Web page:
REVIEW: BalletBoyz: Deluxe is utterly perfect — a phenomenal double bill by two female choreographers, in collabora… twitter.com/i/web/status/1…—
The Prickle (@ThePrickle) March 27, 2022
Resulting from two fruitful creative collaborations by choreographers Xie Xin and Maxine Doyle, involving poets, composers and the dancers themselves, and showcasing the huge versatility of the company, BalletBoyz: Deluxe is a phenomenal double bill that fleshes out the inner and outer lives of human beings.
The first act, Ripple (Xie Xin), takes us to the world of interiority, where feelings, thoughts and memories are compared to ripples (and their bigger or smaller derivatives, drops or waves) in a rich, but accessible allegory. Jiang Shaofeng’s score encompasses the soothing sound of the sea, but also hammering, distressing noises, capturing the wide spectrum of our inner motions. The piece is measured, touching, well-breathed, fluid and almost cathartic, also thanks to the soft, billowing costumes by Kingsley Hall.
Taking its cue from Kae Tempest’s narrative poem Let Them Eat Chaos, the second piece, Bradley 4:18 (Maxine Doyle), describes the multifaceted personality of the character Bradley, as captured in a strange city at 4:18am (potentially after a night out). The contrast with Ripple is remarkable: the troupe is in smart suits, their movements are sharp, jerky, neurotic and the electrifying score by Cassie Kinoshi underscores the urban, fast-paced setting. Bradley is a “young man of the town”, someone whose personality is shaped by his surroundings and shifting from narcissistic to grotesque, flighty to vulnerable, spaced-out to seemingly self-assured. Offering the stage to each of the dancers in turn, but also opening up with group scenes (and fights!), Bradley 4:18 is shocking and exhilarating.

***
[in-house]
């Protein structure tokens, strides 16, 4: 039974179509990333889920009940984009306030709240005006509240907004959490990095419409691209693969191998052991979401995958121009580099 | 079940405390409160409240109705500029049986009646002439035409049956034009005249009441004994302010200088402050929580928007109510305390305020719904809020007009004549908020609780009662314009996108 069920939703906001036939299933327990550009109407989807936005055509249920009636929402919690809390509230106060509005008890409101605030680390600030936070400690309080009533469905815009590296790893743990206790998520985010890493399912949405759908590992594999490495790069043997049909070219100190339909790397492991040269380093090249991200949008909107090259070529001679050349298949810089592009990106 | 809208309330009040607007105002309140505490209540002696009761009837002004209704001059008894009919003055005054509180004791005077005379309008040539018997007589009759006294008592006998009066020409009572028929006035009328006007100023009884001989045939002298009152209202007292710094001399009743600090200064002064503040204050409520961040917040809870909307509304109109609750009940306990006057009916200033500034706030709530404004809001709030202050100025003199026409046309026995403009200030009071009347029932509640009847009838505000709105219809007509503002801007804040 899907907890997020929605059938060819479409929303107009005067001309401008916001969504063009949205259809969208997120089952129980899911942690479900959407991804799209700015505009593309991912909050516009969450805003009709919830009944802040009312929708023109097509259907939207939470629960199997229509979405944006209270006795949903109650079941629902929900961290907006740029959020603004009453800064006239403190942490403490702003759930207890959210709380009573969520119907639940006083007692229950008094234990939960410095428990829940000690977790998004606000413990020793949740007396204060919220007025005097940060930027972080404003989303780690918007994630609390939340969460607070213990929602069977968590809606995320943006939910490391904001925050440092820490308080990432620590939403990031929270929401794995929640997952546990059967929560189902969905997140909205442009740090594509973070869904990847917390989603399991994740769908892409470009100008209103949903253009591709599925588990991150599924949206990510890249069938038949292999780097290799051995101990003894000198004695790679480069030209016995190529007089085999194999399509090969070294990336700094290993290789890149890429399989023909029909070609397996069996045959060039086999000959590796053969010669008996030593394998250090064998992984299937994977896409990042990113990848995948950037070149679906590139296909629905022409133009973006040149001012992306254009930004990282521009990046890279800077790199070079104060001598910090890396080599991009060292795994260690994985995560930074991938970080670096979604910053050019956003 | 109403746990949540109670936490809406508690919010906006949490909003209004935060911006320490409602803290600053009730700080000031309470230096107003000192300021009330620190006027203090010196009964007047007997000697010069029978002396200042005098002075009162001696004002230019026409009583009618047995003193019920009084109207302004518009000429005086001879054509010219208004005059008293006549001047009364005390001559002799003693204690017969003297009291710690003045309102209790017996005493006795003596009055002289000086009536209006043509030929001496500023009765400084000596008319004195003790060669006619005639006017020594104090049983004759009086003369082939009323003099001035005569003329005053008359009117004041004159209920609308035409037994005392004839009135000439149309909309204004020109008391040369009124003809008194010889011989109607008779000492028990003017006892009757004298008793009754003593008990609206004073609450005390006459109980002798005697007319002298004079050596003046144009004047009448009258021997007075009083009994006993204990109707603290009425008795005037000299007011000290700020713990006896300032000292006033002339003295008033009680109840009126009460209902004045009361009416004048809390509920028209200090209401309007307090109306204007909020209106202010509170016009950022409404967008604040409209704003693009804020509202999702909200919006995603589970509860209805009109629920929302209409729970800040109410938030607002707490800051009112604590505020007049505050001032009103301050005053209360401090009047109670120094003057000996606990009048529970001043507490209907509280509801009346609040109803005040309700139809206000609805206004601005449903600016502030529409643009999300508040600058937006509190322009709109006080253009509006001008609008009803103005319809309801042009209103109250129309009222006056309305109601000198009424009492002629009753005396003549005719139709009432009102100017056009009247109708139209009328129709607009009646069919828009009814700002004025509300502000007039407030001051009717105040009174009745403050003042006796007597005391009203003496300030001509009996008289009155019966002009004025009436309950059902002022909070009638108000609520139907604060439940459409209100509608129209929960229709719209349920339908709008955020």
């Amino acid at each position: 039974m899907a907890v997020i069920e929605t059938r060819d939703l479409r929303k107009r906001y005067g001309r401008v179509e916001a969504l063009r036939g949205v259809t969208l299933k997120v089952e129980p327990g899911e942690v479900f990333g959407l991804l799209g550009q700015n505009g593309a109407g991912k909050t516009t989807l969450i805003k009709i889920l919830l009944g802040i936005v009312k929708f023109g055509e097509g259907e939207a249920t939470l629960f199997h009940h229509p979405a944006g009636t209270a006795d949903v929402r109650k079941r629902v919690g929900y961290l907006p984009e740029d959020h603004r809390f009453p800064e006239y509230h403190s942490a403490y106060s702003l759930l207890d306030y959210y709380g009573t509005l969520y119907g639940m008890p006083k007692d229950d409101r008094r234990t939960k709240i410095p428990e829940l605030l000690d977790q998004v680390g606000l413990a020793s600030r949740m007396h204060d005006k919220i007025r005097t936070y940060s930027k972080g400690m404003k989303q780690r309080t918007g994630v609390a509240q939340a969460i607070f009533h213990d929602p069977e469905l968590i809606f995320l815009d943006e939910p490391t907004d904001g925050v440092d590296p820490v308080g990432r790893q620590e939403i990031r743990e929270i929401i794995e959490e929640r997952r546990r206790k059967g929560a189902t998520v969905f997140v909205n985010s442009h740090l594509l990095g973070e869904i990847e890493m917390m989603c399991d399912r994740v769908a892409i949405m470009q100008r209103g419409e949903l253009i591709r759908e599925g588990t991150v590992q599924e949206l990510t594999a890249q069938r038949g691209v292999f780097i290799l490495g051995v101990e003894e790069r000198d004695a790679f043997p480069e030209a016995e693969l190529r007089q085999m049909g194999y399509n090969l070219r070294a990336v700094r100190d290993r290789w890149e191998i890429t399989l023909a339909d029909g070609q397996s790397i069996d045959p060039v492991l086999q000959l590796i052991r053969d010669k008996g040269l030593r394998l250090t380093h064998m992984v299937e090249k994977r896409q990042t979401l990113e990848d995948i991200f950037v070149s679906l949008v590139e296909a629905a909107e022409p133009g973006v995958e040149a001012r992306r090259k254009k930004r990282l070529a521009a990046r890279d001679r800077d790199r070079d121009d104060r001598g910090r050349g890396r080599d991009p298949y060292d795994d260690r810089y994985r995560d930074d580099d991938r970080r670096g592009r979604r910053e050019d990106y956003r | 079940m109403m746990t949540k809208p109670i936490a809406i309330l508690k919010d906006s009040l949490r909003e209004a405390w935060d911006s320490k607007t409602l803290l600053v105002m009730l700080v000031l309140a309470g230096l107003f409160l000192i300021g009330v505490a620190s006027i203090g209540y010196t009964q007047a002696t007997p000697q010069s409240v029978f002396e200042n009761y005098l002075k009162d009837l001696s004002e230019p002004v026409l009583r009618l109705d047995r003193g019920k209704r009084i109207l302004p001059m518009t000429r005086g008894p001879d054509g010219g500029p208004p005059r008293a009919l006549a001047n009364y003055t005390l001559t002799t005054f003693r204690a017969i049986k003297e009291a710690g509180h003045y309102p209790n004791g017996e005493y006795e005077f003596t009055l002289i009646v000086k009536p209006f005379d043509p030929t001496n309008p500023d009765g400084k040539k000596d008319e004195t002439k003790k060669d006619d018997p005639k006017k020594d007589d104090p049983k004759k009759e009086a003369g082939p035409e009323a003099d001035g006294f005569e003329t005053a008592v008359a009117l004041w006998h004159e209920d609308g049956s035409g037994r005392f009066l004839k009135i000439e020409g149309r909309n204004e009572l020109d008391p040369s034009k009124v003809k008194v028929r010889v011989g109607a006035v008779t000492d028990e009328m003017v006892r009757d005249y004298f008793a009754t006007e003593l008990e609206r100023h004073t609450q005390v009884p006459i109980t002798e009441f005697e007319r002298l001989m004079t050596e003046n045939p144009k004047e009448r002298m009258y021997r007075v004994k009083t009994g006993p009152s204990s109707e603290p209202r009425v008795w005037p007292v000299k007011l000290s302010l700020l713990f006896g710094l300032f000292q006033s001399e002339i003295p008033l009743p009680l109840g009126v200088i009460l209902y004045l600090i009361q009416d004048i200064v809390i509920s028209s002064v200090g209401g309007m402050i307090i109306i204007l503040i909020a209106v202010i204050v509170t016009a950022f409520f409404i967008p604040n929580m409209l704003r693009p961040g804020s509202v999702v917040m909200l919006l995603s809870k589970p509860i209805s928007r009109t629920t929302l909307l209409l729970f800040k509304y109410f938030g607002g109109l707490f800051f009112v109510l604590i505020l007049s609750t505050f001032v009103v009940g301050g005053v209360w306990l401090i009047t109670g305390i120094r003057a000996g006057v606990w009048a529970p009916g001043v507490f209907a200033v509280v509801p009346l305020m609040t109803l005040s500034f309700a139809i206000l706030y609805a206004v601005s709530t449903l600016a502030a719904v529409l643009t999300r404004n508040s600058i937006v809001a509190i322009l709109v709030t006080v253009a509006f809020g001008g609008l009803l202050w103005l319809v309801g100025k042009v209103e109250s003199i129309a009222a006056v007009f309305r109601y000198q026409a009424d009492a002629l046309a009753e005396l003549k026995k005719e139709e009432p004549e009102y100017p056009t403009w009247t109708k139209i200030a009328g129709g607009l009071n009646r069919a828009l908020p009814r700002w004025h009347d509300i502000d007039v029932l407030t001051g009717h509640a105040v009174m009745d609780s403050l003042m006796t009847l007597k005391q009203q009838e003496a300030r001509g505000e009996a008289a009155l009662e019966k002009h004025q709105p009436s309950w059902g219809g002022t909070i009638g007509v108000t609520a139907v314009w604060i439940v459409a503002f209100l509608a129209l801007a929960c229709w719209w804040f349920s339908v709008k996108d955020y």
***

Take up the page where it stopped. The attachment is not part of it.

Each act is introduced by a (hilarious) video, where the outtakes are actually the best bit. Neither Xin nor Doyle shy away from laying bare the challenges they both encountered as they created their pieces, with one obvious additional challenge presented by the pandemic, which delayed a show that should have happened in 2020. But the creative process, much like life itself, is simply and wonderfully unexpected, and after two years of gestation, BalletBoyz: Deluxe couldn’t be more full-bodied, accomplished and utterly perfect.
BalletBoyz: Deluxe is touring around the UK until 19 May.